Why we don’t melt snow for general water use?

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We only use snow and ice to melt it into drinking water. It is a very slow proces. The best way to understand why we don’t choose to use it for housekeeping, hygiene and general purpose, is by placing you in the situation we live in.

Read my story and take now and then the time to close your eyes to be in it. Let’s begin.

Imagine this

You live in a tiny house of 28 square metres. Not much bigger than a grand livingroom. It consists out of one space where in you live cook, eat, sleep, shower and do the laundry with two persons.

And than your tapwater stops running, but lucky enough a layer of fresh snow has fallen. Only the chickens and the soot from the chimney has poluted it. So the best thing to do is to walk about 20 meters from the house to scoop the beautiful white stuff in two 45 liter boxes where in you will melt the water. The leaves and pine neadles that are mixed in it, you’ll deal later with.

The only heating in your tiny house is a wood stove where next to it is just enough space to pile the two boxes with snow. After two days of patience and burning more wood than you wanted, you finaly have water.

But than you discover the 90 litres off snow becomes only 20 litres of water. Just enough for the amimals and you to drink. For doing the dishes, washing hands, underwear and hygiene purposes you need at least 20 to 25 litres of water per person per day extra. That is a total of 100 litres of water at a minimum you need for two persons per two days.

Now you start to ask yourself: “How am I going to melt so much snow in such a short time? Are 10 boxes of 45 litres going to fit in my tiny house with only one room of 28 square metres? Can a wooden floor resting on a pilar foundation carry so much weight on a small surface?”

This 200 liter container with snow was good for only 50 litres of water and took more than 10 days to melt.
This 200 liter container with snow was good for only 50 litres of water and took more than 10 days to melt.

One thing is for sure, 10 boxes won’t fit directly next to the wood stove . That means it will take even the double amount of time to melt the snow into water. Do you remember how long it took to melt the ice when you were defrosting your refrigerator?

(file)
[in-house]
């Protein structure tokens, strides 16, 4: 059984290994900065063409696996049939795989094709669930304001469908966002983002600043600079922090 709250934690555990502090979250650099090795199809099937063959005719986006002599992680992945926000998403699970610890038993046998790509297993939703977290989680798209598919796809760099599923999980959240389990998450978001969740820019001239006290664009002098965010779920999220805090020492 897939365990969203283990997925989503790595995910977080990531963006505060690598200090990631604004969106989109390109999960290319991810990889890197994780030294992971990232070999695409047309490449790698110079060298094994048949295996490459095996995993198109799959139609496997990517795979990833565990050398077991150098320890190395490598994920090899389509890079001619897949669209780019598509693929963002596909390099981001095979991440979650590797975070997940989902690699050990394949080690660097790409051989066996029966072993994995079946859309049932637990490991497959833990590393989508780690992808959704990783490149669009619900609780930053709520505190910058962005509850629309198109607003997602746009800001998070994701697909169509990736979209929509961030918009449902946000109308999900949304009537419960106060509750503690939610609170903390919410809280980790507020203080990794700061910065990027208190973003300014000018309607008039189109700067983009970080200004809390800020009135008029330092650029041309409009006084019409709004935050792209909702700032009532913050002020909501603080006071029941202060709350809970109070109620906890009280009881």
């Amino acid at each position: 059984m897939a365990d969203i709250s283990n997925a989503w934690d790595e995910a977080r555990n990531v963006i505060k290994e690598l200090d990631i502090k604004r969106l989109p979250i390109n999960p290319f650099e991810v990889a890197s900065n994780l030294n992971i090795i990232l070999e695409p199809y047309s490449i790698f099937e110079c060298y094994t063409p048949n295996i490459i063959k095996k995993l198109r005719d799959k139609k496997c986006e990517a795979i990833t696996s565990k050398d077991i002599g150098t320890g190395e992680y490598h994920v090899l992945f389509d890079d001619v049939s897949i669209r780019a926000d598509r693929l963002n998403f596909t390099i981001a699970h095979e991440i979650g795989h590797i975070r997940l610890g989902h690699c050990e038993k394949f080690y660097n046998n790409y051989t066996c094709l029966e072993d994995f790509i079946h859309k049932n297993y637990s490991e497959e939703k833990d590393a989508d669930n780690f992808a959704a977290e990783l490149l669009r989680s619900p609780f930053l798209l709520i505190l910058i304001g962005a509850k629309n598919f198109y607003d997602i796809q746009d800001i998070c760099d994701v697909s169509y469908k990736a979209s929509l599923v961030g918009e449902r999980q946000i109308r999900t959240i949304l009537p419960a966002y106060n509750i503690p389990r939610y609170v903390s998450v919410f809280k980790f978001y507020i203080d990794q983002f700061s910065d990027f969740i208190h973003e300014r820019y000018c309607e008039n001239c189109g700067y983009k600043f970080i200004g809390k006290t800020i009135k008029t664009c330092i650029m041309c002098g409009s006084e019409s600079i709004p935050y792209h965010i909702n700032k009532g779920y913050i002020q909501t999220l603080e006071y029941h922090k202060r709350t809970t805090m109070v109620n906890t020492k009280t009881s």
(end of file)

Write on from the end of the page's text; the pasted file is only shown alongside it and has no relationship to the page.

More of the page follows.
And fuel, you need so much more wood to warm the house. With minus 20⁰C outside and all this snow inside the temperature hardly reaches a comfortable 14 degrees Celcius. In the night it even drops below the freezing point, because all the boxes with snow start to function as cooling elements.

Leaving the wood stove burning while you are a sleep is no option. Unless you don’t care not to wake up the next morning. To top it of with a bit of bad luck, the already melted water turns back into ice resulting into the cracking of the containers.

Lucky for you the neighbors live only sixty metres from your home, and they have running water too. It would take no more than a five minutes walk to bring two buckets with 12 litres of water back to your house. So what would you do now? Are you still going to melt all that snow?

Instant water

In my case I don’t have neighbors, but instead of that a stream that until now hasn’t frozen shut in winter. A walk up and down to it takes no more than five minutes. instead of a house filled with boxes, scooping snow, breaking ice and chopping extra wood in the freezing cold for at least an hour, I prefer the walk with the cats joining me on my side. For me It is like having instant water.

I use a fifteen litres pan to heat the water on the wood stove. After an hour or so, it will be hot enough for washing, cleaning and doing the dishes. Because there are no boxes with snow taking up all the space, I can in the meantime enjoy myself with reading a book next to the cozy warm fire.

Enjoying the cozy warm fire while reading a book.
Enjoying the cozy warm fire while reading a book.
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